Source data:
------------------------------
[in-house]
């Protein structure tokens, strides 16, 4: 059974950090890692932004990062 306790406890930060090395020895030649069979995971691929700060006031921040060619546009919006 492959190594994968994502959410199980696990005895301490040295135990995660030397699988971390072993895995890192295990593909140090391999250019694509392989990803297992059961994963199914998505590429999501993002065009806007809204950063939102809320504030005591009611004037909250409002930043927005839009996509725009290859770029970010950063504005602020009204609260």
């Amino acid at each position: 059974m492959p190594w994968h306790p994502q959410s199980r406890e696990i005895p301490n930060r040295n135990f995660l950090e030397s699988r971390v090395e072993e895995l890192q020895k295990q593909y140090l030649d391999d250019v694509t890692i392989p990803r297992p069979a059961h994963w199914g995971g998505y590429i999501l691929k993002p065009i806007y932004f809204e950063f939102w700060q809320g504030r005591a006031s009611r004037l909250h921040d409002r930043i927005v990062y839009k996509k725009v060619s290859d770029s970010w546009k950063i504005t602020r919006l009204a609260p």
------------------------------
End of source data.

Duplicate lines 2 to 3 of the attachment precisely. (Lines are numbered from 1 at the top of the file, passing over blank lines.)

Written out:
């Protein structure tokens, strides 16, 4: 059974950090890692932004990062 306790406890930060090395020895030649069979995971691929700060006031921040060619546009919006 492959190594994968994502959410199980696990005895301490040295135990995660030397699988971390072993895995890192295990593909140090391999250019694509392989990803297992059961994963199914998505590429999501993002065009806007809204950063939102809320504030005591009611004037909250409002930043927005839009996509725009290859770029970010950063504005602020009204609260």
């Amino acid at each position: 059974m492959p190594w994968h306790p994502q959410s199980r406890e696990i005895p301490n930060r040295n135990f995660l950090e030397s699988r971390v090395e072993e895995l890192q020895k295990q593909y140090l030649d391999d250019v694509t890692i392989p990803r297992p069979a059961h994963w199914g995971g998505y590429i999501l691929k993002p065009i806007y932004f809204e950063f939102w700060q809320g504030r005591a006031s009611r004037l909250h921040d409002r930043i927005v990062y839009k996509k725009v060619s290859d770029s970010w546009k950063i504005t602020r919006l009204a609260p």